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State Department May Revoke Passport if Taxes Not Paid

If you owe money to the IRS and enjoy using your passport to travel outside of the U.S., you should pay close attention to this information.

The IRS is issuing notices to individuals who are seriously delinquent with their taxes urging them to pay up or they will be reported to the State Department. The State Department then has the authority to deny a passport application, refuse to renew or revoke a passport entirely.

This is all due to the Fixing America's Surface Transportation (FAST) Act, which was signed into law in December of 2015. The FAST Act requires the IRS to notify the State Department of taxpayers that the IRS has deemed as owing a delinquent tax debt. FAST Act then requires the State Department to deny that individual his or her passport.

What is Delinquent Tax Debt?

You may be considered seriously delinquent with your tax debt if you owe more than $51,000 in back taxes, penalties, and interest. Additionally, the IRS has filed a Notice of Federal Tax Lien and the period to challenge has ended or the IRS issued a levy.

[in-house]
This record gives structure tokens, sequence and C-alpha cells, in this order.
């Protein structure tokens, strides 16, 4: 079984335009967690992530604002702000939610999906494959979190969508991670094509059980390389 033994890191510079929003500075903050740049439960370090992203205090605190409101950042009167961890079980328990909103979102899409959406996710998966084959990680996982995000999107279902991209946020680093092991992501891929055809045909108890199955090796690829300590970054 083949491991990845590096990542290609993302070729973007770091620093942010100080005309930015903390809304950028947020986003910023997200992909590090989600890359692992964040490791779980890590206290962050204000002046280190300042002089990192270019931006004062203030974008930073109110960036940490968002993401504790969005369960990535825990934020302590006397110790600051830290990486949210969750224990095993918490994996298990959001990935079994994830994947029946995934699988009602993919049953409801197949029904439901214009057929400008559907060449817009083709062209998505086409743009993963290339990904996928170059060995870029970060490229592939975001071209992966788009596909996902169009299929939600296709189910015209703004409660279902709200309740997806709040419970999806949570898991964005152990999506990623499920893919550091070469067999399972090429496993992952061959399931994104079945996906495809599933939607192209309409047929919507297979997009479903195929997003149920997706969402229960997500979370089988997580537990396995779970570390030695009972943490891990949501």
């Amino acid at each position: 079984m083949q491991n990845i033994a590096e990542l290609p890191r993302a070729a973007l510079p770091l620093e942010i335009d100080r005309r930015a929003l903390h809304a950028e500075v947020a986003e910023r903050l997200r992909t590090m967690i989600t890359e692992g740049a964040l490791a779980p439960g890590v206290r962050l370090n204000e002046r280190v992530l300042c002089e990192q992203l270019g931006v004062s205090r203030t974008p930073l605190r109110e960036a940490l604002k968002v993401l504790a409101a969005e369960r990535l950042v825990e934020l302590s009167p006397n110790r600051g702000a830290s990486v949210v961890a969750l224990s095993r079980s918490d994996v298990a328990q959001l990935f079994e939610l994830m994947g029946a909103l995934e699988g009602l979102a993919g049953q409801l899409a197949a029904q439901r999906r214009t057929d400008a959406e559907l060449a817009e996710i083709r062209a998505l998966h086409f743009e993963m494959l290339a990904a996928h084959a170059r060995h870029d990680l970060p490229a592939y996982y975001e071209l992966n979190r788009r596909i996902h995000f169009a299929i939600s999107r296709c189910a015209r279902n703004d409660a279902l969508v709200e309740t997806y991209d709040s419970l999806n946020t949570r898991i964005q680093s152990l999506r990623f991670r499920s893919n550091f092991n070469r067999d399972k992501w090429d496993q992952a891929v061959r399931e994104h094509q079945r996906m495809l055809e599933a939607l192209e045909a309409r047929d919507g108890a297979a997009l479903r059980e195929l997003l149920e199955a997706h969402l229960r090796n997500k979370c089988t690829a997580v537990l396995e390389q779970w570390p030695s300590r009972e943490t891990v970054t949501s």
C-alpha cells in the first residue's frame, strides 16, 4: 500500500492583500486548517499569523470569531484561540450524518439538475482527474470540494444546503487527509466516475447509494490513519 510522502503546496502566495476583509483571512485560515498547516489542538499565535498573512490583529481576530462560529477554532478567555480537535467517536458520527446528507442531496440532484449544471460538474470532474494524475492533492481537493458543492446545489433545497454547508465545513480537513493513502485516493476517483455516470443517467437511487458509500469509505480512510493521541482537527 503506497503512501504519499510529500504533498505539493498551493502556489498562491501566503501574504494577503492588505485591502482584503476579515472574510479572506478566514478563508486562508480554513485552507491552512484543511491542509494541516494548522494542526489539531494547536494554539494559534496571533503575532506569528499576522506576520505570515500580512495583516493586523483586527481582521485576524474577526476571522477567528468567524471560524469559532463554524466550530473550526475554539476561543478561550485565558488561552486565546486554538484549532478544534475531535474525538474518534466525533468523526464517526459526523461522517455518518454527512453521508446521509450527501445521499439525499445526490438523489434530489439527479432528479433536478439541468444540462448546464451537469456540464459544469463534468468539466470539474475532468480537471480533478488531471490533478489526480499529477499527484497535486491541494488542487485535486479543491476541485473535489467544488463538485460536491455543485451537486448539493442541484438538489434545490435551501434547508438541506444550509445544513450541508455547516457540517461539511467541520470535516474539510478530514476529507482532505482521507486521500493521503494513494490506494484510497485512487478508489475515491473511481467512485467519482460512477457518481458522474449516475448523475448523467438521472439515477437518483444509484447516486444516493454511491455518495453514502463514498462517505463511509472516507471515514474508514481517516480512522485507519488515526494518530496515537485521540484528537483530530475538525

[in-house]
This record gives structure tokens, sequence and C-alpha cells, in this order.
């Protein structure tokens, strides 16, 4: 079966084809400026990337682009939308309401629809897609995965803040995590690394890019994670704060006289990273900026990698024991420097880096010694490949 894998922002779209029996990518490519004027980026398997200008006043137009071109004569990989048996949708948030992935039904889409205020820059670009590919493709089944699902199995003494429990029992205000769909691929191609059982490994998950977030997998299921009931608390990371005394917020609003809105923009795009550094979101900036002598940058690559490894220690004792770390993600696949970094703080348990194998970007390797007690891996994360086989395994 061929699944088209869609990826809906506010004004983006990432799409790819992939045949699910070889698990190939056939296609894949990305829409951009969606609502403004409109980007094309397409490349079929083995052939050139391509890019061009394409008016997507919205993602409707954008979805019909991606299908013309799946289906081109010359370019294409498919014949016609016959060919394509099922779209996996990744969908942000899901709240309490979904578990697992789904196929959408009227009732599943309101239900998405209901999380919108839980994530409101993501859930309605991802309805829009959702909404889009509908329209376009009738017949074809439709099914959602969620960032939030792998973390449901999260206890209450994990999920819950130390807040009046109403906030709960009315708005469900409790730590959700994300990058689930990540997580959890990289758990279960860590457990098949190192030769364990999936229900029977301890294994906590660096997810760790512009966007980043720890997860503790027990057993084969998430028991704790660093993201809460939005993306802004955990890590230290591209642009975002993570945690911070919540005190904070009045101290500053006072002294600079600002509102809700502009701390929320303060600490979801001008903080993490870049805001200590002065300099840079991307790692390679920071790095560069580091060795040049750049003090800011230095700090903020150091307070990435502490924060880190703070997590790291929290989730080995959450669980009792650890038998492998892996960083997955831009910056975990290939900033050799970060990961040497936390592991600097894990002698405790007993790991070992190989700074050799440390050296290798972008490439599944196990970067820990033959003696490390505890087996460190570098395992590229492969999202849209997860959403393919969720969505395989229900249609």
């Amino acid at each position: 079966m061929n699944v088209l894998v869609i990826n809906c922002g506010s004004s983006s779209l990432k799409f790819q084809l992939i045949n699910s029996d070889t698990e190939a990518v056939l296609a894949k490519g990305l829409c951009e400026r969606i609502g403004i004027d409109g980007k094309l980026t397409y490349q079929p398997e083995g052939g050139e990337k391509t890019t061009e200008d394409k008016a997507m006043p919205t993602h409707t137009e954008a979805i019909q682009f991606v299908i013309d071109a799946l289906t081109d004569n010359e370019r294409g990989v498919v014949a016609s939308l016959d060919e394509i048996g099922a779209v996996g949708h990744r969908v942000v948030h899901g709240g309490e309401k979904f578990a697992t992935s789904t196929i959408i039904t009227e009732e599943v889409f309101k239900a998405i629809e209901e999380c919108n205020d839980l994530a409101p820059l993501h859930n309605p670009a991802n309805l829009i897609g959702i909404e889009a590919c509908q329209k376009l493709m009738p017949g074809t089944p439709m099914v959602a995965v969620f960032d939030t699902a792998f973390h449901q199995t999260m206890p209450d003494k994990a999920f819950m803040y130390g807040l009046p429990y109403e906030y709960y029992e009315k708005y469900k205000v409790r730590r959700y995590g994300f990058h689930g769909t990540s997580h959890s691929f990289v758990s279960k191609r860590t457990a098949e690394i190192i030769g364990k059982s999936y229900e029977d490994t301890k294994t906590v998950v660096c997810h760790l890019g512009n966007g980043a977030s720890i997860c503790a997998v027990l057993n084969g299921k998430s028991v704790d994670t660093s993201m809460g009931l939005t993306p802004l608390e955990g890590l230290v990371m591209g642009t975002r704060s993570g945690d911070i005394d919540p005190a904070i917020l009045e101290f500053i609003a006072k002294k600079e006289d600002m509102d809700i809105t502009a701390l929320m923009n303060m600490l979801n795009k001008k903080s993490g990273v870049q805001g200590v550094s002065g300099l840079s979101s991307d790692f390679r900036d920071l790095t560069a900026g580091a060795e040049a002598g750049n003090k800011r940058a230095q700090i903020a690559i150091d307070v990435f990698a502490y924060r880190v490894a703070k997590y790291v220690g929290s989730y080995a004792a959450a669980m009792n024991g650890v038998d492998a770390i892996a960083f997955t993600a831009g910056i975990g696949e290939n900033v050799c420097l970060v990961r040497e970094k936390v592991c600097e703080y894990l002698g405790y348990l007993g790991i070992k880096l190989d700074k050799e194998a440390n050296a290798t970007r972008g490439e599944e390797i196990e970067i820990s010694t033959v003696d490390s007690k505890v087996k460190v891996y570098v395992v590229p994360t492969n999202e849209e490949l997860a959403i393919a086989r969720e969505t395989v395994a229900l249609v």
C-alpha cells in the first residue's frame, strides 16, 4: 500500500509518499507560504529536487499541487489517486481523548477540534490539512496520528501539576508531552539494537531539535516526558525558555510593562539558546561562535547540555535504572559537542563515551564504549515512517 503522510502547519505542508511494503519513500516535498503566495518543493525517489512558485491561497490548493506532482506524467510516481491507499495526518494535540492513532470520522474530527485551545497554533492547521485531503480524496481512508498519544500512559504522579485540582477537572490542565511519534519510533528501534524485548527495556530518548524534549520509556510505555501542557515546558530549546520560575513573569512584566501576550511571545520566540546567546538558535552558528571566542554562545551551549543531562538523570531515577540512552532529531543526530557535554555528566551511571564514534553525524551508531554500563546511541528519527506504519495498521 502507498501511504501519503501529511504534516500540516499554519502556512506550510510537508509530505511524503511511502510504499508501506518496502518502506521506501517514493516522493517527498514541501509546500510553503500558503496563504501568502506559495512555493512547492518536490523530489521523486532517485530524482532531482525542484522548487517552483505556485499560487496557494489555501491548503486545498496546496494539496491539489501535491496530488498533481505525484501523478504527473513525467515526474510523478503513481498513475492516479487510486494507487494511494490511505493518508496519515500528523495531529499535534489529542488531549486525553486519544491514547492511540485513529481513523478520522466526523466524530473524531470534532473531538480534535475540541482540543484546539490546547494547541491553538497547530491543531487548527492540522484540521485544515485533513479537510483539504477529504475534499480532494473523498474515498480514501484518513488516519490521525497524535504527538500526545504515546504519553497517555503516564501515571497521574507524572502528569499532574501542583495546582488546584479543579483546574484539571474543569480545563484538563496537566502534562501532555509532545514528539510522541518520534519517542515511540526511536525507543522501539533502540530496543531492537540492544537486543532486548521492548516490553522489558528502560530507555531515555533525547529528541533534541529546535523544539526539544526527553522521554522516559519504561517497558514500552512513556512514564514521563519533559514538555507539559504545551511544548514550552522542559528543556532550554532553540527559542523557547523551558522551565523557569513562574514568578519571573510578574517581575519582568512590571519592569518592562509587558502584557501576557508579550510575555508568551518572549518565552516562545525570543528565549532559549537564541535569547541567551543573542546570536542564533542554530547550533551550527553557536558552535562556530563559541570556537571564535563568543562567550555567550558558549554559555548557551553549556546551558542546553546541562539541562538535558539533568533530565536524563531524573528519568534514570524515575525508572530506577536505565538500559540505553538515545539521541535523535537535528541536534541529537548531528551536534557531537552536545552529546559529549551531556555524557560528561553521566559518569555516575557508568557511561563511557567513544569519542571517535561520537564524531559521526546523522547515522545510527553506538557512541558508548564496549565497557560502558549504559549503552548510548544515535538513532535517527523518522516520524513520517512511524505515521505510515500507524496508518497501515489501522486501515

Passport Not at Risk if These Conditions Apply

Under this program, according to the IRS, your passport may not be at risk if one of these conditions applies to you.

  • You are in bankruptcy
  • The IRS has identified you as a victim of tax-related identity theft
  • The IRS has determined your account is currently not collectible due to hardship
  • You are located within a federally declared disaster area
  • You have a request pending with the IRS for an installment agreement
  • You have a pending offer in compromise with the IRS
  • You have an IRS accepted adjustment that will satisfy the debt in full

Avoid the IRS Notifying the State Department

There is a legal strategy to deal with both the IRS and State Department so that people will be able to travel again, without the fear of losing their passport. If you know anyone who receives any of these notices in the coming days (the IRS is just starting to issue them), it's extremely important that they contact an experienced attorney who can assist them through the process of protecting their passport.


IRS Urges Travelers Requiring Passports to Pay Their Back Taxes or Enter into Payment Agreements; People Owing $51,000 or More Covered. (n.d.). Retrieved from

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Miami, FL 33176

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